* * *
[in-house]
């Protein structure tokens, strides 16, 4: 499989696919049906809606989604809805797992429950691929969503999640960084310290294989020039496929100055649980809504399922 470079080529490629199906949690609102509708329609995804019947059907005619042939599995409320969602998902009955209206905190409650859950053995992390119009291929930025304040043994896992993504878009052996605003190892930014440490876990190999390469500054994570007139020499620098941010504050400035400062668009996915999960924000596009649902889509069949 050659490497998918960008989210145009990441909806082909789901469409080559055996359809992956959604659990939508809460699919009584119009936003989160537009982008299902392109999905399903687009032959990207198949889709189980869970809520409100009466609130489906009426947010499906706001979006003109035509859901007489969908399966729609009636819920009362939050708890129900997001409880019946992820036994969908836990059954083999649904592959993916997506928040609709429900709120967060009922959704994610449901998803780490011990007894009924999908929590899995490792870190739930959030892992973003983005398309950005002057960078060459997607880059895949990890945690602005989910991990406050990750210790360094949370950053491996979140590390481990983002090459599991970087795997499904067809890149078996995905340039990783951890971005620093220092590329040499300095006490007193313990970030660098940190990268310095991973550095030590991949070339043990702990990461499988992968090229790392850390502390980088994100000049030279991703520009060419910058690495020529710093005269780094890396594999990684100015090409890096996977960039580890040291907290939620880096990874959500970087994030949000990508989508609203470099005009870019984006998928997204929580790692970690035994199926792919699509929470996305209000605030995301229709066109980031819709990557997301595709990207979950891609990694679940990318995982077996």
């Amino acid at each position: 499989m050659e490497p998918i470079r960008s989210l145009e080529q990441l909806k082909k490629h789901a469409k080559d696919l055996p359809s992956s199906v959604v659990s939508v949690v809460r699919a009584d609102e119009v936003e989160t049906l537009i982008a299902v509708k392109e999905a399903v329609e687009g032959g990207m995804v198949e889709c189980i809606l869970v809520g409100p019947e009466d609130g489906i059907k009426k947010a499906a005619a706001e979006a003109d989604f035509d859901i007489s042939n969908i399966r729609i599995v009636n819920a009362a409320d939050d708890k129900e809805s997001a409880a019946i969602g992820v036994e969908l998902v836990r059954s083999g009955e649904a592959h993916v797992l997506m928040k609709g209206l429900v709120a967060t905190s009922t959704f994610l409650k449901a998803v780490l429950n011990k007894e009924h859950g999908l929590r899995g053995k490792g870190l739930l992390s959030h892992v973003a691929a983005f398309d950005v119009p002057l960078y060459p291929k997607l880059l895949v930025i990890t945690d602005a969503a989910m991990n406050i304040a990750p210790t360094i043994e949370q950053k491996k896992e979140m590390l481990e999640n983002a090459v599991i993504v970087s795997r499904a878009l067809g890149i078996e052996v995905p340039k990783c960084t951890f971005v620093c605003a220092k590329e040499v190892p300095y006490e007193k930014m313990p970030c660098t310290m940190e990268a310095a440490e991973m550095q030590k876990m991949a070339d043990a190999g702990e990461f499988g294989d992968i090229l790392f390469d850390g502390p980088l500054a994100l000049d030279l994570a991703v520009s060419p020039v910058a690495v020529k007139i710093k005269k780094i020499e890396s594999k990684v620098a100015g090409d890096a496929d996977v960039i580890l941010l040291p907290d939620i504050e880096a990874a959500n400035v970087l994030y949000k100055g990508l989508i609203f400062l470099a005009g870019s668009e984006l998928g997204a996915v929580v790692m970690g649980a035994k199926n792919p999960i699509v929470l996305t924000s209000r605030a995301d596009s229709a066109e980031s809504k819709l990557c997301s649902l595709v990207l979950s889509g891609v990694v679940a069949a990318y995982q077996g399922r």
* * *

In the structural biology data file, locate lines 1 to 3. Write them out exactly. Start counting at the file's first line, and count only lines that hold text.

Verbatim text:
[in-house]
């Protein structure tokens, strides 16, 4: 499989696919049906809606989604809805797992429950691929969503999640960084310290294989020039496929100055649980809504399922 470079080529490629199906949690609102509708329609995804019947059907005619042939599995409320969602998902009955209206905190409650859950053995992390119009291929930025304040043994896992993504878009052996605003190892930014440490876990190999390469500054994570007139020499620098941010504050400035400062668009996915999960924000596009649902889509069949 050659490497998918960008989210145009990441909806082909789901469409080559055996359809992956959604659990939508809460699919009584119009936003989160537009982008299902392109999905399903687009032959990207198949889709189980869970809520409100009466609130489906009426947010499906706001979006003109035509859901007489969908399966729609009636819920009362939050708890129900997001409880019946992820036994969908836990059954083999649904592959993916997506928040609709429900709120967060009922959704994610449901998803780490011990007894009924999908929590899995490792870190739930959030892992973003983005398309950005002057960078060459997607880059895949990890945690602005989910991990406050990750210790360094949370950053491996979140590390481990983002090459599991970087795997499904067809890149078996995905340039990783951890971005620093220092590329040499300095006490007193313990970030660098940190990268310095991973550095030590991949070339043990702990990461499988992968090229790392850390502390980088994100000049030279991703520009060419910058690495020529710093005269780094890396594999990684100015090409890096996977960039580890040291907290939620880096990874959500970087994030949000990508989508609203470099005009870019984006998928997204929580790692970690035994199926792919699509929470996305209000605030995301229709066109980031819709990557997301595709990207979950891609990694679940990318995982077996």
């Amino acid at each position: 499989m050659e490497p998918i470079r960008s989210l145009e080529q990441l909806k082909k490629h789901a469409k080559d696919l055996p359809s992956s199906v959604v659990s939508v949690v809460r699919a009584d609102e119009v936003e989160t049906l537009i982008a299902v509708k392109e999905a399903v329609e687009g032959g990207m995804v198949e889709c189980i809606l869970v809520g409100p019947e009466d609130g489906i059907k009426k947010a499906a005619a706001e979006a003109d989604f035509d859901i007489s042939n969908i399966r729609i599995v009636n819920a009362a409320d939050d708890k129900e809805s997001a409880a019946i969602g992820v036994e969908l998902v836990r059954s083999g009955e649904a592959h993916v797992l997506m928040k609709g209206l429900v709120a967060t905190s009922t959704f994610l409650k449901a998803v780490l429950n011990k007894e009924h859950g999908l929590r899995g053995k490792g870190l739930l992390s959030h892992v973003a691929a983005f398309d950005v119009p002057l960078y060459p291929k997607l880059l895949v930025i990890t945690d602005a969503a989910m991990n406050i304040a990750p210790t360094i043994e949370q950053k491996k896992e979140m590390l481990e999640n983002a090459v599991i993504v970087s795997r499904a878009l067809g890149i078996e052996v995905p340039k990783c960084t951890f971005v620093c605003a220092k590329e040499v190892p300095y006490e007193k930014m313990p970030c660098t310290m940190e990268a310095a440490e991973m550095q030590k876990m991949a070339d043990a190999g702990e990461f499988g294989d992968i090229l790392f390469d850390g502390p980088l500054a994100l000049d030279l994570a991703v520009s060419p020039v910058a690495v020529k007139i710093k005269k780094i020499e890396s594999k990684v620098a100015g090409d890096a496929d996977v960039i580890l941010l040291p907290d939620i504050e880096a990874a959500n400035v970087l994030y949000k100055g990508l989508i609203f400062l470099a005009g870019s668009e984006l998928g997204a996915v929580v790692m970690g649980a035994k199926n792919p999960i699509v929470l996305t924000s209000r605030a995301d596009s229709a066109e980031s809504k819709l990557c997301s649902l595709v990207l979950s889509g891609v990694v679940a069949a990318y995982q077996g399922r």